One year under Mayer, Yahoo no longer 'dead company walking'

In her first year as CEO of Yahoo, Marissa Mayer focused on acquisitions, mobile

After a year with Marissa Mayer at the helm, Yahoo is no longer seen as a "dead company walking," according to one analyst.

An Internet pioneer whose fortunes declined to such a degree that it was regarded as a second-rate afterthought in recent years, Yahoo isn't exactly as cool as Instagram or as much of a powerhouse as Facebook or Google. But it's staging a comeback.

Marissa Mayer
Yahoo CEO Marissa Mayer has made more than 16 acquisitions in her first year, most with a focus on mobile services. (Photo: Stephen Lam/Reuters)

Analysts say we haven't seen the best tricks that Mayer may be planning.

"Mayer has changed Yahoo internally much more than it appears externally. It will take until 2014 for these changes to make a major difference," said Patrick Moorhead, an analyst at Moor Insights & Strategy. "With Mayer at the lead, Yahoo has a chance of regaining a lot of ground lost under prior leadership. They aren't viewed anymore as 'dead company walking.'"

The company's fiscal situation has improved: In its second-quarter financial report, released Tuesday, Yahoo announced that nearly a dozen product launches helped it tally net earnings of $331 million for the quarter, up 46% from $227 million a year earlier. But its second-quarter revenue of $1.14 billion was down 7% from the same period a year earlier.

Troubles at the top of Yahoo

On July 17, 2012, Mayer, who had been a top-line executive at Google, officially became Yahoo's CEO. She was Yahoo's third CEO in less than a year, and industry analysts unanimously agreed she had a huge job ahead of her.

Yahoo had suffered from the top down.

In September 2011, Yahoo pushed out then-CEO Carol Bartz and hired Scott Thompson, who had been president of eBay's PayPal division, as its CEO in January 2012. Five months later, Thompson was out amid a public scandal surrounding the inaccurate reporting of his academic credentials on his resume.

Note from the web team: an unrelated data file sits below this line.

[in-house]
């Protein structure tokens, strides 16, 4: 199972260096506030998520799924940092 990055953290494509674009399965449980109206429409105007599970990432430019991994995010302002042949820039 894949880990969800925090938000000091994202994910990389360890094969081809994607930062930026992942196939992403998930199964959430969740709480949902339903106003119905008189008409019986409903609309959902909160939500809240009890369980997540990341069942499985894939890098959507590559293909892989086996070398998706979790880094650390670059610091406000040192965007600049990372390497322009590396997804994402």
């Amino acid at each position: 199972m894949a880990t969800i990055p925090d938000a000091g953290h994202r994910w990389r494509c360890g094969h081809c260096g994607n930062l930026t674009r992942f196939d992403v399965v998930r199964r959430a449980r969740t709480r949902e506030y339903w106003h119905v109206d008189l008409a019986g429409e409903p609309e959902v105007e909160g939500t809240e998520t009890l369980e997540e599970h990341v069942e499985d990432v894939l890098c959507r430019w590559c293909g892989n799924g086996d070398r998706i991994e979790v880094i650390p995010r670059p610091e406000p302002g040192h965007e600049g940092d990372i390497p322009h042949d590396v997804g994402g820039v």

With Thompson out, for the second time in eight months, the company was not only in an embarrassing spot, but was without a CEO.

As if all of that didn't create enough challenges for Mayer, Yahoo also had more than its own share of business troubles.

The company had been an Internet giant -- a household name -- in the early days of the Web. But it went off track, sliding into the background as new companies like Google, Facebook and Twitter took the lead in innovations.

In the months leading up to Mayer's hiring, speculation swirled that Yahoo was up for sale and that Microsoft and Google were both looking to scoop it up.

"It's a bit of a train wreck," Rob Enderle, an analyst at the Enderle Group, said of Yahoo the week that Mayer took over.

Today, analysts generally agree that Yahoo isn't "fixed," but it is on a path to recovery.

"Yahoo has been going through unsettling changes for years," said Hadley Reynolds, an analyst at NextEra Research. "While the pace of change itself has probably accelerated under Mayer, she gets credit for bringing a stop to the company's negative churn and getting the company moving in a [positive] direction again."

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